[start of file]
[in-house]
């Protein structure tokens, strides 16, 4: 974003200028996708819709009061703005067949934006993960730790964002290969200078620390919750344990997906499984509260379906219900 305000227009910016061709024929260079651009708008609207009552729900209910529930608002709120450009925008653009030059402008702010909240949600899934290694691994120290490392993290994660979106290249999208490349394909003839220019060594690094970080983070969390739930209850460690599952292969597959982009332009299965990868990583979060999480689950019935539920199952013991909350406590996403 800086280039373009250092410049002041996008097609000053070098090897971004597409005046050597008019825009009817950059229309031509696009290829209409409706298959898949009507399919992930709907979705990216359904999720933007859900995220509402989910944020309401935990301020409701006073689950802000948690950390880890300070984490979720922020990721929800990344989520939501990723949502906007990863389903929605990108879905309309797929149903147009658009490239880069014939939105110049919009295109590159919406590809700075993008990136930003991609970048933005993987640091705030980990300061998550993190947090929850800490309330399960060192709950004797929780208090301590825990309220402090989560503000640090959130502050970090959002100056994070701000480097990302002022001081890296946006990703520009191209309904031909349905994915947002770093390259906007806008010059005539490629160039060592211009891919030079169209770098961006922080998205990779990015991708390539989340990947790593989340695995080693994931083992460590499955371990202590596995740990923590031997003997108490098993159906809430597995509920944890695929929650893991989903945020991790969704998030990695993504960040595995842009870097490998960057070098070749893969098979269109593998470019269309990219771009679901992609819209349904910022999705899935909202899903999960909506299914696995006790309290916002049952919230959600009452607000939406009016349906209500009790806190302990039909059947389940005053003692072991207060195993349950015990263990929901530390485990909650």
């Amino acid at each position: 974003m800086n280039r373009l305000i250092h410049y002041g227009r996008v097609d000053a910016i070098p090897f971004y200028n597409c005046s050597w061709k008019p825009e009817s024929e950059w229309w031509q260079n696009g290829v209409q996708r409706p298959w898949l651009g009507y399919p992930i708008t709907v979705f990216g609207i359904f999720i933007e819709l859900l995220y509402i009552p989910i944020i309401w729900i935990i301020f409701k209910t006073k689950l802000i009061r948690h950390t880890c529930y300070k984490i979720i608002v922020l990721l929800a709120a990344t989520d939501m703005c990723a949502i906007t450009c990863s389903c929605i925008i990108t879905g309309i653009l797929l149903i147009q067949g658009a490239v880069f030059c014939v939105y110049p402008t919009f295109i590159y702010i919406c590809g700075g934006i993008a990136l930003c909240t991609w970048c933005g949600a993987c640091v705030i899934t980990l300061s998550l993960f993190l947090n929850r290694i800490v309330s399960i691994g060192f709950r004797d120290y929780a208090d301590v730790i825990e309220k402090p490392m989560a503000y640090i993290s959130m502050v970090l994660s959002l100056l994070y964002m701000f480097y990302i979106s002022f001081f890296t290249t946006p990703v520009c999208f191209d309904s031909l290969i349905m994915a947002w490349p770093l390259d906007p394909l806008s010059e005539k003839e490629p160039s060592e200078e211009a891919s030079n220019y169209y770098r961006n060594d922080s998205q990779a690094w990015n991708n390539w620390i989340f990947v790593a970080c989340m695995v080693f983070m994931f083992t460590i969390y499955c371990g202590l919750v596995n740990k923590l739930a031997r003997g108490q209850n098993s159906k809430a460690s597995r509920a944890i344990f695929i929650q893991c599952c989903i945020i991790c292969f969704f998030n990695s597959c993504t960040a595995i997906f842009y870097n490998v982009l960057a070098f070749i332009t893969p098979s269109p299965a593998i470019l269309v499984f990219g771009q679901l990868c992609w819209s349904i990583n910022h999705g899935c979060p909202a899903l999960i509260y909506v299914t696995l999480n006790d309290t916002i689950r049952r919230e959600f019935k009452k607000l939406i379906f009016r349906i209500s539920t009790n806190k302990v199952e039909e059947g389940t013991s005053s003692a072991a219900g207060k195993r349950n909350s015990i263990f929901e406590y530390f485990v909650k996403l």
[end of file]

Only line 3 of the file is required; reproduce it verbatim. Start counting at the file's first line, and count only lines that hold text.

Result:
């Amino acid at each position: 974003m800086n280039r373009l305000i250092h410049y002041g227009r996008v097609d000053a910016i070098p090897f971004y200028n597409c005046s050597w061709k008019p825009e009817s024929e950059w229309w031509q260079n696009g290829v209409q996708r409706p298959w898949l651009g009507y399919p992930i708008t709907v979705f990216g609207i359904f999720i933007e819709l859900l995220y509402i009552p989910i944020i309401w729900i935990i301020f409701k209910t006073k689950l802000i009061r948690h950390t880890c529930y300070k984490i979720i608002v922020l990721l929800a709120a990344t989520d939501m703005c990723a949502i906007t450009c990863s389903c929605i925008i990108t879905g309309i653009l797929l149903i147009q067949g658009a490239v880069f030059c014939v939105y110049p402008t919009f295109i590159y702010i919406c590809g700075g934006i993008a990136l930003c909240t991609w970048c933005g949600a993987c640091v705030i899934t980990l300061s998550l993960f993190l947090n929850r290694i800490v309330s399960i691994g060192f709950r004797d120290y929780a208090d301590v730790i825990e309220k402090p490392m989560a503000y640090i993290s959130m502050v970090l994660s959002l100056l994070y964002m701000f480097y990302i979106s002022f001081f890296t290249t946006p990703v520009c999208f191209d309904s031909l290969i349905m994915a947002w490349p770093l390259d906007p394909l806008s010059e005539k003839e490629p160039s060592e200078e211009a891919s030079n220019y169209y770098r961006n060594d922080s998205q990779a690094w990015n991708n390539w620390i989340f990947v790593a970080c989340m695995v080693f983070m994931f083992t460590i969390y499955c371990g202590l919750v596995n740990k923590l739930a031997r003997g108490q209850n098993s159906k809430a460690s597995r509920a944890i344990f695929i929650q893991c599952c989903i945020i991790c292969f969704f998030n990695s597959c993504t960040a595995i997906f842009y870097n490998v982009l960057a070098f070749i332009t893969p098979s269109p299965a593998i470019l269309v499984f990219g771009q679901l990868c992609w819209s349904i990583n910022h999705g899935c979060p909202a899903l999960i509260y909506v299914t696995l999480n006790d309290t916002i689950r049952r919230e959600f019935k009452k607000l939406i379906f009016r349906i209500s539920t009790n806190k302990v199952e039909e059947g389940t013991s005053s003692a072991a219900g207060k195993r349950n909350s015990i263990f929901e406590y530390f485990v909650k996403l």